B-272. Broad Spectrum O-Linked Protein Glycosylation in the Human Pathogen Neisseria gonorrhoeae

Å. Vik, F. Aas, W. M. Egge-Jacobsen, J. Haug Anonsen, M. Koomey;
Univ. of Oslo, Oslo, NORWAY.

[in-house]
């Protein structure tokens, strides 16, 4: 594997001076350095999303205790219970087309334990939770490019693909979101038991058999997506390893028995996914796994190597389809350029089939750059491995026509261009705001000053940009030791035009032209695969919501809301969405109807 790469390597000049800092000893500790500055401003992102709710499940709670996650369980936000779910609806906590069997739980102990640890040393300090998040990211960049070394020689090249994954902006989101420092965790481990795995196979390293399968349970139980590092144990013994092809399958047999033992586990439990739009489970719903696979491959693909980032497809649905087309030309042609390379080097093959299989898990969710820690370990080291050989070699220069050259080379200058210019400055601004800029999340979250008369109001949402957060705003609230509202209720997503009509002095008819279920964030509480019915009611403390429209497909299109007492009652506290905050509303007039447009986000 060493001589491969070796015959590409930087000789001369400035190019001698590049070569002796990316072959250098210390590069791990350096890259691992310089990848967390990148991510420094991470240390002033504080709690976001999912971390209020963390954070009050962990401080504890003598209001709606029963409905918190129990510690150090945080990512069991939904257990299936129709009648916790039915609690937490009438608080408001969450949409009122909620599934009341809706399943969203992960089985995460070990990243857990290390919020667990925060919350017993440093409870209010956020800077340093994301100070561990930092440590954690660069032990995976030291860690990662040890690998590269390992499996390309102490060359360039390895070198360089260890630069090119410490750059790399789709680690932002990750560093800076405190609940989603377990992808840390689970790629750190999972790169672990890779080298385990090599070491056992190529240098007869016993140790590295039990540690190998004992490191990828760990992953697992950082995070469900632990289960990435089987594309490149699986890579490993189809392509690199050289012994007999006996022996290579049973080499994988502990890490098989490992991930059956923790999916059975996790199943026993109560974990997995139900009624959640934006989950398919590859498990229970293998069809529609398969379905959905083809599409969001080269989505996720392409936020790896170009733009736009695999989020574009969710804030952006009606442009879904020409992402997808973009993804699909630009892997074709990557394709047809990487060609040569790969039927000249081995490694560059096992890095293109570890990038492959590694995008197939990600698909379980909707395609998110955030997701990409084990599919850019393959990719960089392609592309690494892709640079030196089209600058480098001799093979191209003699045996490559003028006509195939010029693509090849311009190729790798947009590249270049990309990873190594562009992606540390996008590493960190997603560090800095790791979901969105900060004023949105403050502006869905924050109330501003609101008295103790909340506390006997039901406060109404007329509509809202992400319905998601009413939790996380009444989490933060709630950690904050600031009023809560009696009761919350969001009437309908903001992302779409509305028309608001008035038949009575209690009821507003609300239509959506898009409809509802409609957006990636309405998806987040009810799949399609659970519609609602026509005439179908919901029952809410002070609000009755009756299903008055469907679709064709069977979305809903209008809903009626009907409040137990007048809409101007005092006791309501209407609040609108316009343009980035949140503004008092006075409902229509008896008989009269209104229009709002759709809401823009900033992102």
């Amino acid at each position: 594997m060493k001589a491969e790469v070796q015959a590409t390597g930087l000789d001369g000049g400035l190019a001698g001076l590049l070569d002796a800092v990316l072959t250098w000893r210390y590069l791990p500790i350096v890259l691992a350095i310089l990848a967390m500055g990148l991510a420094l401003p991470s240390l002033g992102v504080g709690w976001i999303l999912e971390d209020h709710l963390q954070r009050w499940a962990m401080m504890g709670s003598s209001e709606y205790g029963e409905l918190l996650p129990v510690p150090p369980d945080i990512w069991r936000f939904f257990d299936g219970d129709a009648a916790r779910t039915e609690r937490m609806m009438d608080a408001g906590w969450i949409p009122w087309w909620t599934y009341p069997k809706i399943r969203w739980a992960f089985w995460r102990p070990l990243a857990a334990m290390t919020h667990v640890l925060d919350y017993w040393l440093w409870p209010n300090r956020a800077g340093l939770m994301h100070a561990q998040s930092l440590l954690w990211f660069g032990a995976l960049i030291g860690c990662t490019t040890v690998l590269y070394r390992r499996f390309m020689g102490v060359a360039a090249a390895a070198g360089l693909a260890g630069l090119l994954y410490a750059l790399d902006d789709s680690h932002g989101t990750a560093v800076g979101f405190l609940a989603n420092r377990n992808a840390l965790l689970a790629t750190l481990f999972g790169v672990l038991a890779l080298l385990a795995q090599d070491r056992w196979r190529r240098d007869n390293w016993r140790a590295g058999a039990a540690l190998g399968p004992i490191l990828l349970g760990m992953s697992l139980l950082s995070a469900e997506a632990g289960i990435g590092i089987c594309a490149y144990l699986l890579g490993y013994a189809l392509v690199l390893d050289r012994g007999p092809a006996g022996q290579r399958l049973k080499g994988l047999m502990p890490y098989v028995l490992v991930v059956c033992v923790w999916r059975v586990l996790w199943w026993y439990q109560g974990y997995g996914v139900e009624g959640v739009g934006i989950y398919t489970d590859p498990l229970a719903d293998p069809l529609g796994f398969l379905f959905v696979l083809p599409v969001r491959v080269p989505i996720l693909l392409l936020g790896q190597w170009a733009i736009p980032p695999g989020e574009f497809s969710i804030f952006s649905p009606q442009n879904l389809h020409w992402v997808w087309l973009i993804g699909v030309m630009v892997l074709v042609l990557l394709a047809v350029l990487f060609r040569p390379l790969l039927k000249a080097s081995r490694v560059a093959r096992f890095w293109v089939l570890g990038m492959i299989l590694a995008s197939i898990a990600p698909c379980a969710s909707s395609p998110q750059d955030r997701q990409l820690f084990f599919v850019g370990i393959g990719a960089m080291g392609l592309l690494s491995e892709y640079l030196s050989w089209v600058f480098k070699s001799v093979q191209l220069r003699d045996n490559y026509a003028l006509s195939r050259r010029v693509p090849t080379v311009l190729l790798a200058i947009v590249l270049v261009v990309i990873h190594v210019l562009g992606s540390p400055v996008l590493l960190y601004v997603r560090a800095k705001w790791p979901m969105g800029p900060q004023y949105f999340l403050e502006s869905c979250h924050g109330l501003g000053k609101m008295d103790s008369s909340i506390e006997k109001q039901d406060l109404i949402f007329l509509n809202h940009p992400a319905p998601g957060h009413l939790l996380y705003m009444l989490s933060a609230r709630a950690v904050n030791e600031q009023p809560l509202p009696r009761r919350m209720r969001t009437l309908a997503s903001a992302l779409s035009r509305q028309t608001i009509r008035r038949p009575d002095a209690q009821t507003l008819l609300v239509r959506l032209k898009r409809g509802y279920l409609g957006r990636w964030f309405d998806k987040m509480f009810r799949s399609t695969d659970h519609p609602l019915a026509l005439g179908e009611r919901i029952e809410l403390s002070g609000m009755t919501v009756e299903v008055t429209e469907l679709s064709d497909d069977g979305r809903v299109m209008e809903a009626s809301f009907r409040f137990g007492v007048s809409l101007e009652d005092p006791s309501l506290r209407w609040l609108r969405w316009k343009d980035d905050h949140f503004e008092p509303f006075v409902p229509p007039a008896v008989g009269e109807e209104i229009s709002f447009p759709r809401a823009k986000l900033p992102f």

Glycoproteins have been found in both Gram-negative and Gram-positive bacterial species and both N-linked and O-linked glycans have been identified. Most prokaryotic glycosylation systems are dedicated to modification of single proteins or sets of related proteins that are surface localized (flagellin, pilin etc.). To date, two generalized protein glycosylation systems have been identified: the Mycobacterium tuberculosis O-mannosylation system for exported lipoproteins and the Campylobacter jejuni (Cje) N-linked system which targets at least 25 proteins found predominantly in the periplasm. Both of these pathways parallel related processes in eukaryotes. Here we describe the first generalized O-linked glycosylation system in a Gram-negative species. PilE, the pilin subunit of Neisseria gonorrhoeae (Ngo) type IV pili undergoes O-linked glycosylation. A set of Pgl (pilin glycosylation) proteins responsible for the synthesis, membrane translocation and transfer of the glycan to PilE have been identified. Genetic analyses and complementation show that this system is remarkably similar to that of Cje save for the use of a Ser-directed oligosaccharyltransferase (Otase) rather than an Asn-directed Otase. We now show that Ngo glycosylates multiple proteins and have gone on to unambiguously identify eight of these additional substrates. Like in Cje, targets of the Ngo glycosylation system are destined to function periplasmically. Interestingly, several of the glycosylated proteins in Ngo are functionally related and seem to be involved in electron transfer and maintenance of the periplasmic redox state. We have further shown that the sites of covalent modification were associated with regions of low complexity and features analogous to those influencing target selection in both eukaryotic mucin-type glycosylation and mycobacterial protein mannosylation systems. These findings highlight previously unappreciated similarities in both O- and N-linked systems in prokaryotes and in conserved features dictating O-linked occupancy sites in prokaryotic and mammalian proteins.